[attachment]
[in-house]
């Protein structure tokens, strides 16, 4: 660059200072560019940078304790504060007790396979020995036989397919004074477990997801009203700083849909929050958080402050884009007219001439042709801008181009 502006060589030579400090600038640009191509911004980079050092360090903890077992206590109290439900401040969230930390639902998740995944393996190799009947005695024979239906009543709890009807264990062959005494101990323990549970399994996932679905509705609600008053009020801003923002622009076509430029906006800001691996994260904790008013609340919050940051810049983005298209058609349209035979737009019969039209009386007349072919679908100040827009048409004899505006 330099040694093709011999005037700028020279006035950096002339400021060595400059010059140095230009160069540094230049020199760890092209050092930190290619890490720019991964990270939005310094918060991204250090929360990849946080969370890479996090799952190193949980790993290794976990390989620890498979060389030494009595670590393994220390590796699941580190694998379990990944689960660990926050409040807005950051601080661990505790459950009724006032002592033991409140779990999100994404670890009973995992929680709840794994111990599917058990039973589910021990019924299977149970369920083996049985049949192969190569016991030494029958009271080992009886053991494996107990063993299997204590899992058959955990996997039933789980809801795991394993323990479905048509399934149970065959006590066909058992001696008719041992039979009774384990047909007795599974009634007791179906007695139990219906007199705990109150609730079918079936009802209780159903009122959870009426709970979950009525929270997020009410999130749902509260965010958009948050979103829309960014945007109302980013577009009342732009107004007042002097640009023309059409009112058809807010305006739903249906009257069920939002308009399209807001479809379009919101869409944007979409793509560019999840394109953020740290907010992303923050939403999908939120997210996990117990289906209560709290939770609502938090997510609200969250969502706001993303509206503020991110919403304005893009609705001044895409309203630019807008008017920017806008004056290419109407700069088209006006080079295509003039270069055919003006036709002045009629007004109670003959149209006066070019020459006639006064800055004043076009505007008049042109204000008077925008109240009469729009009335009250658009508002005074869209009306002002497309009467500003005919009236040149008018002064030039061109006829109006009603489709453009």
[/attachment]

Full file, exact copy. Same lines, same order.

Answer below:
[in-house]
């Protein structure tokens, strides 16, 4: 660059200072560019940078304790504060007790396979020995036989397919004074477990997801009203700083849909929050958080402050884009007219001439042709801008181009 502006060589030579400090600038640009191509911004980079050092360090903890077992206590109290439900401040969230930390639902998740995944393996190799009947005695024979239906009543709890009807264990062959005494101990323990549970399994996932679905509705609600008053009020801003923002622009076509430029906006800001691996994260904790008013609340919050940051810049983005298209058609349209035979737009019969039209009386007349072919679908100040827009048409004899505006 330099040694093709011999005037700028020279006035950096002339400021060595400059010059140095230009160069540094230049020199760890092209050092930190290619890490720019991964990270939005310094918060991204250090929360990849946080969370890479996090799952190193949980790993290794976990390989620890498979060389030494009595670590393994220390590796699941580190694998379990990944689960660990926050409040807005950051601080661990505790459950009724006032002592033991409140779990999100994404670890009973995992929680709840794994111990599917058990039973589910021990019924299977149970369920083996049985049949192969190569016991030494029958009271080992009886053991494996107990063993299997204590899992058959955990996997039933789980809801795991394993323990479905048509399934149970065959006590066909058992001696008719041992039979009774384990047909007795599974009634007791179906007695139990219906007199705990109150609730079918079936009802209780159903009122959870009426709970979950009525929270997020009410999130749902509260965010958009948050979103829309960014945007109302980013577009009342732009107004007042002097640009023309059409009112058809807010305006739903249906009257069920939002308009399209807001479809379009919101869409944007979409793509560019999840394109953020740290907010992303923050939403999908939120997210996990117990289906209560709290939770609502938090997510609200969250969502706001993303509206503020991110919403304005893009609705001044895409309203630019807008008017920017806008004056290419109407700069088209006006080079295509003039270069055919003006036709002045009629007004109670003959149209006066070019020459006639006064800055004043076009505007008049042109204000008077925008109240009469729009009335009250658009508002005074869209009306002002497309009467500003005919009236040149008018002064030039061109006829109006009603489709453009």